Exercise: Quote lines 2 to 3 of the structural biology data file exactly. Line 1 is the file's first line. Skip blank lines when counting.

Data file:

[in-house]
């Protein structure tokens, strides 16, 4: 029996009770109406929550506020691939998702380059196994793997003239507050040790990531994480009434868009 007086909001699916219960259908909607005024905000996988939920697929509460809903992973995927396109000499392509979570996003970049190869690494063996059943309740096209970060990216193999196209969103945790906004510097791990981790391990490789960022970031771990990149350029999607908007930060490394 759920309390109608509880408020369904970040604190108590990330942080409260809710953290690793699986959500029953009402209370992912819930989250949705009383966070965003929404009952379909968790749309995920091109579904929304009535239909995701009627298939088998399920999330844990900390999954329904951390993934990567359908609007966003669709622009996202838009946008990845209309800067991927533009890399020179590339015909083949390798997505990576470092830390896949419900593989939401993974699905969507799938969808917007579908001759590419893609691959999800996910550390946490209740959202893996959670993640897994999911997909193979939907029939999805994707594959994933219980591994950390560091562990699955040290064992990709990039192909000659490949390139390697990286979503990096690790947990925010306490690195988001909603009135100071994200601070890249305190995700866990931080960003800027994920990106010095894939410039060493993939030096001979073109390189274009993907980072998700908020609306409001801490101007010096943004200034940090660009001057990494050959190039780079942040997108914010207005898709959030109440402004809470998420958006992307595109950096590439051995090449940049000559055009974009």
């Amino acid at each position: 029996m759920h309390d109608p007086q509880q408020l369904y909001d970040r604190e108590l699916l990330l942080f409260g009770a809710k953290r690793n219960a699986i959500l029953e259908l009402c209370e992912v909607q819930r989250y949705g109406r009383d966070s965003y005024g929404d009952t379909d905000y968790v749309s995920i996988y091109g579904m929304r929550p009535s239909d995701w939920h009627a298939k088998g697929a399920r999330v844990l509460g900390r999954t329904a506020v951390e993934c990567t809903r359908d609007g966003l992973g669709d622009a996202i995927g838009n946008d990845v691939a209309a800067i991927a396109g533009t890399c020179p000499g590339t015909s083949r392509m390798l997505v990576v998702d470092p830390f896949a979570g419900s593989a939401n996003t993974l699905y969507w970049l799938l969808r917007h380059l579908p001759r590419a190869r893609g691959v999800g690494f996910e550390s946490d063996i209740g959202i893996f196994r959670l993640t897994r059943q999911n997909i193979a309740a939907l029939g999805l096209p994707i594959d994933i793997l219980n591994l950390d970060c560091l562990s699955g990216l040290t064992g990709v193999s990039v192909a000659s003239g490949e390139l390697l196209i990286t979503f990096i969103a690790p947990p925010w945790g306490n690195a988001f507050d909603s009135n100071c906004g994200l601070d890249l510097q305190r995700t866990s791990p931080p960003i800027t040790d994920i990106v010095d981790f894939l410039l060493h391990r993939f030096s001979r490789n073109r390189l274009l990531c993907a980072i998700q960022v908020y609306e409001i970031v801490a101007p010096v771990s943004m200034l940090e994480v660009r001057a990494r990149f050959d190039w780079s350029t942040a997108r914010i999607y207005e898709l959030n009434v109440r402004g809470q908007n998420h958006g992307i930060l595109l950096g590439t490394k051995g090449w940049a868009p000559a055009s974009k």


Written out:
């Protein structure tokens, strides 16, 4: 029996009770109406929550506020691939998702380059196994793997003239507050040790990531994480009434868009 007086909001699916219960259908909607005024905000996988939920697929509460809903992973995927396109000499392509979570996003970049190869690494063996059943309740096209970060990216193999196209969103945790906004510097791990981790391990490789960022970031771990990149350029999607908007930060490394 759920309390109608509880408020369904970040604190108590990330942080409260809710953290690793699986959500029953009402209370992912819930989250949705009383966070965003929404009952379909968790749309995920091109579904929304009535239909995701009627298939088998399920999330844990900390999954329904951390993934990567359908609007966003669709622009996202838009946008990845209309800067991927533009890399020179590339015909083949390798997505990576470092830390896949419900593989939401993974699905969507799938969808917007579908001759590419893609691959999800996910550390946490209740959202893996959670993640897994999911997909193979939907029939999805994707594959994933219980591994950390560091562990699955040290064992990709990039192909000659490949390139390697990286979503990096690790947990925010306490690195988001909603009135100071994200601070890249305190995700866990931080960003800027994920990106010095894939410039060493993939030096001979073109390189274009993907980072998700908020609306409001801490101007010096943004200034940090660009001057990494050959190039780079942040997108914010207005898709959030109440402004809470998420958006992307595109950096590439051995090449940049000559055009974009």
């Amino acid at each position: 029996m759920h309390d109608p007086q509880q408020l369904y909001d970040r604190e108590l699916l990330l942080f409260g009770a809710k953290r690793n219960a699986i959500l029953e259908l009402c209370e992912v909607q819930r989250y949705g109406r009383d966070s965003y005024g929404d009952t379909d905000y968790v749309s995920i996988y091109g579904m929304r929550p009535s239909d995701w939920h009627a298939k088998g697929a399920r999330v844990l509460g900390r999954t329904a506020v951390e993934c990567t809903r359908d609007g966003l992973g669709d622009a996202i995927g838009n946008d990845v691939a209309a800067i991927a396109g533009t890399c020179p000499g590339t015909s083949r392509m390798l997505v990576v998702d470092p830390f896949a979570g419900s593989a939401n996003t993974l699905y969507w970049l799938l969808r917007h380059l579908p001759r590419a190869r893609g691959v999800g690494f996910e550390s946490d063996i209740g959202i893996f196994r959670l993640t897994r059943q999911n997909i193979a309740a939907l029939g999805l096209p994707i594959d994933i793997l219980n591994l950390d970060c560091l562990s699955g990216l040290t064992g990709v193999s990039v192909a000659s003239g490949e390139l390697l196209i990286t979503f990096i969103a690790p947990p925010w945790g306490n690195a988001f507050d909603s009135n100071c906004g994200l601070d890249l510097q305190r995700t866990s791990p931080p960003i800027t040790d994920i990106v010095d981790f894939l410039l060493h391990r993939f030096s001979r490789n073109r390189l274009l990531c993907a980072i998700q960022v908020y609306e409001i970031v801490a101007p010096v771990s943004m200034l940090e994480v660009r001057a990494r990149f050959d190039w780079s350029t942040a997108r914010i999607y207005e898709l959030n009434v109440r402004g809470q908007n998420h958006g992307i930060l595109l950096g590439t490394k051995g090449w940049a868009p000559a055009s974009k």